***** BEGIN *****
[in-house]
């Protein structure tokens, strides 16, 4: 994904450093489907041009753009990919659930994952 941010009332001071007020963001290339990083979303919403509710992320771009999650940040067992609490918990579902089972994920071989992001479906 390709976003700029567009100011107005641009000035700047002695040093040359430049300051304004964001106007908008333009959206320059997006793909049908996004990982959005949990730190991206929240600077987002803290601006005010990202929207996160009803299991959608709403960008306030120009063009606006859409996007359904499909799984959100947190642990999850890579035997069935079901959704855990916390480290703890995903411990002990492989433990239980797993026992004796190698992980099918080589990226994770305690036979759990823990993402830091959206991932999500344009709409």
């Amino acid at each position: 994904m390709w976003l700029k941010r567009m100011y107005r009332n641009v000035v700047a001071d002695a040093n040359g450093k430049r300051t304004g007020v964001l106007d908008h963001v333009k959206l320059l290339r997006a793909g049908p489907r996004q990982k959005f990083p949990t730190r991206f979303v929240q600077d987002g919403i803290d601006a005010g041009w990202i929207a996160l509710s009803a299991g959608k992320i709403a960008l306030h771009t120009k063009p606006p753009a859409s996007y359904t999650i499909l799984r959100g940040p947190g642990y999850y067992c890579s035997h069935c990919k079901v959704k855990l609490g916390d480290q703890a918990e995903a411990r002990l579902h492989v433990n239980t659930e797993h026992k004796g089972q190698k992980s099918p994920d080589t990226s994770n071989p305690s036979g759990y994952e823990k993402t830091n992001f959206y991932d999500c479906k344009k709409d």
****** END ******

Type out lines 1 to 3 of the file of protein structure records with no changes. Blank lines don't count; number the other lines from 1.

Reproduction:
[in-house]
């Protein structure tokens, strides 16, 4: 994904450093489907041009753009990919659930994952 941010009332001071007020963001290339990083979303919403509710992320771009999650940040067992609490918990579902089972994920071989992001479906 390709976003700029567009100011107005641009000035700047002695040093040359430049300051304004964001106007908008333009959206320059997006793909049908996004990982959005949990730190991206929240600077987002803290601006005010990202929207996160009803299991959608709403960008306030120009063009606006859409996007359904499909799984959100947190642990999850890579035997069935079901959704855990916390480290703890995903411990002990492989433990239980797993026992004796190698992980099918080589990226994770305690036979759990823990993402830091959206991932999500344009709409």
């Amino acid at each position: 994904m390709w976003l700029k941010r567009m100011y107005r009332n641009v000035v700047a001071d002695a040093n040359g450093k430049r300051t304004g007020v964001l106007d908008h963001v333009k959206l320059l290339r997006a793909g049908p489907r996004q990982k959005f990083p949990t730190r991206f979303v929240q600077d987002g919403i803290d601006a005010g041009w990202i929207a996160l509710s009803a299991g959608k992320i709403a960008l306030h771009t120009k063009p606006p753009a859409s996007y359904t999650i499909l799984r959100g940040p947190g642990y999850y067992c890579s035997h069935c990919k079901v959704k855990l609490g916390d480290q703890a918990e995903a411990r002990l579902h492989v433990n239980t659930e797993h026992k004796g089972q190698k992980s099918p994920d080589t990226s994770n071989p305690s036979g759990y994952e823990k993402t830091n992001f959206y991932d999500c479906k344009k709409d």